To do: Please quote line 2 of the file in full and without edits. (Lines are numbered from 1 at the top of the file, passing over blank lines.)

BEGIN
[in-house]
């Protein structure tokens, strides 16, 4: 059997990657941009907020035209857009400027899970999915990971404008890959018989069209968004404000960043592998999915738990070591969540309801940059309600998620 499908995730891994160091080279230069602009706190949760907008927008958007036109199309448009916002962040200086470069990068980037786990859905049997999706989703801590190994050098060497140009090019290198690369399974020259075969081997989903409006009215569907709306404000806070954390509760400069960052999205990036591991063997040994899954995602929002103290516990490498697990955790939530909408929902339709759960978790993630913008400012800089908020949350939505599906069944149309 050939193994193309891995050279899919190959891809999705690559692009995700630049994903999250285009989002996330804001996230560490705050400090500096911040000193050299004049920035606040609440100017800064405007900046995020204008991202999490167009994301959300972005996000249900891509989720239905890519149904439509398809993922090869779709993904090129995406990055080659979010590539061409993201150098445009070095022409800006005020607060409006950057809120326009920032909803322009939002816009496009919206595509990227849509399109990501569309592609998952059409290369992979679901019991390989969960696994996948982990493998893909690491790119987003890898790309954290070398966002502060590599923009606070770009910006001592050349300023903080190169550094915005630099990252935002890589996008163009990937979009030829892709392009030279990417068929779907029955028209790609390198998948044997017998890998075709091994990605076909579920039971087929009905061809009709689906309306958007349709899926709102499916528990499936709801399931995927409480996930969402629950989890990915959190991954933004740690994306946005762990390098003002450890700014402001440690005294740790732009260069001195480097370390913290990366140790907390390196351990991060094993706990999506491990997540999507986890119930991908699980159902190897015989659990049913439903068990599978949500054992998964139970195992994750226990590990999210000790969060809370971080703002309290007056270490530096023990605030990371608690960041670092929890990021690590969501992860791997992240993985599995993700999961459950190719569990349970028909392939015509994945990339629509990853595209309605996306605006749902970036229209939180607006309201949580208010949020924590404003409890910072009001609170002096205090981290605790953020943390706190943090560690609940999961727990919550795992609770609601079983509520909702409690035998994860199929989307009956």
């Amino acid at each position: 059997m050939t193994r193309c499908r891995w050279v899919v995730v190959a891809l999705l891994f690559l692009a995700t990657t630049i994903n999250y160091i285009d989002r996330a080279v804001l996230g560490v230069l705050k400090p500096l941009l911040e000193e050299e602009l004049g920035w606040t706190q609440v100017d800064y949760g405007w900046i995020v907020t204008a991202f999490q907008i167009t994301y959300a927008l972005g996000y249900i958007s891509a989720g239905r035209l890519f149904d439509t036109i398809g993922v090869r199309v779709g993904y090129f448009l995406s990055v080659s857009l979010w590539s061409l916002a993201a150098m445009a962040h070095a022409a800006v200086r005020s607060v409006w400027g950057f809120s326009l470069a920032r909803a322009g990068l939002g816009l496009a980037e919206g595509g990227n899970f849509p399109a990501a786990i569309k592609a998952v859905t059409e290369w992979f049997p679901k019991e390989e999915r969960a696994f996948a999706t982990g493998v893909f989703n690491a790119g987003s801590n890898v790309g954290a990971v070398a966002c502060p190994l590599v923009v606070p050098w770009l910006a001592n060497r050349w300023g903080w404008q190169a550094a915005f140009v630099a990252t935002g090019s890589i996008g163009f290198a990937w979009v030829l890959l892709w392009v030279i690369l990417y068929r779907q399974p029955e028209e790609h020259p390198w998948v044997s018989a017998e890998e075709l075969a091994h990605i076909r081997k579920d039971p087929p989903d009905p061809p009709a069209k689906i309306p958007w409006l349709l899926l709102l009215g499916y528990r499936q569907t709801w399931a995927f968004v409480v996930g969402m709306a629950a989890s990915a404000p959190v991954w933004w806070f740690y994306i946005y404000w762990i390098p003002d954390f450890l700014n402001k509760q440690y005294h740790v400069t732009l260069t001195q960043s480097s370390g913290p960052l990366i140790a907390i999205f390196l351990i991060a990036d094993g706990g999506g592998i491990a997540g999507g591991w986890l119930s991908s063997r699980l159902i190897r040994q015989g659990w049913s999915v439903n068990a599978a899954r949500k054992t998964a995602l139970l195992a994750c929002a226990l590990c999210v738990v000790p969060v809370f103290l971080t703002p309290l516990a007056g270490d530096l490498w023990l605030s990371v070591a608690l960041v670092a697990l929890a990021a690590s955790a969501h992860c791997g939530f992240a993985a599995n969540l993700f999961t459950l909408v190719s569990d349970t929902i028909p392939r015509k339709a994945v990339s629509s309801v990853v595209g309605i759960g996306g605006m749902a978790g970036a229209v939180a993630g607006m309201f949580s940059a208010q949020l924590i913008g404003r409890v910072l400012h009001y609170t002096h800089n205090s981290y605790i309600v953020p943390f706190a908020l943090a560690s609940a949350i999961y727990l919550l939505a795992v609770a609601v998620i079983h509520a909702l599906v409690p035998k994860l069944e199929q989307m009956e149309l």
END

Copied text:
């Protein structure tokens, strides 16, 4: 059997990657941009907020035209857009400027899970999915990971404008890959018989069209968004404000960043592998999915738990070591969540309801940059309600998620 499908995730891994160091080279230069602009706190949760907008927008958007036109199309448009916002962040200086470069990068980037786990859905049997999706989703801590190994050098060497140009090019290198690369399974020259075969081997989903409006009215569907709306404000806070954390509760400069960052999205990036591991063997040994899954995602929002103290516990490498697990955790939530909408929902339709759960978790993630913008400012800089908020949350939505599906069944149309 050939193994193309891995050279899919190959891809999705690559692009995700630049994903999250285009989002996330804001996230560490705050400090500096911040000193050299004049920035606040609440100017800064405007900046995020204008991202999490167009994301959300972005996000249900891509989720239905890519149904439509398809993922090869779709993904090129995406990055080659979010590539061409993201150098445009070095022409800006005020607060409006950057809120326009920032909803322009939002816009496009919206595509990227849509399109990501569309592609998952059409290369992979679901019991390989969960696994996948982990493998893909690491790119987003890898790309954290070398966002502060590599923009606070770009910006001592050349300023903080190169550094915005630099990252935002890589996008163009990937979009030829892709392009030279990417068929779907029955028209790609390198998948044997017998890998075709091994990605076909579920039971087929009905061809009709689906309306958007349709899926709102499916528990499936709801399931995927409480996930969402629950989890990915959190991954933004740690994306946005762990390098003002450890700014402001440690005294740790732009260069001195480097370390913290990366140790907390390196351990991060094993706990999506491990997540999507986890119930991908699980159902190897015989659990049913439903068990599978949500054992998964139970195992994750226990590990999210000790969060809370971080703002309290007056270490530096023990605030990371608690960041670092929890990021690590969501992860791997992240993985599995993700999961459950190719569990349970028909392939015509994945990339629509990853595209309605996306605006749902970036229209939180607006309201949580208010949020924590404003409890910072009001609170002096205090981290605790953020943390706190943090560690609940999961727990919550795992609770609601079983509520909702409690035998994860199929989307009956």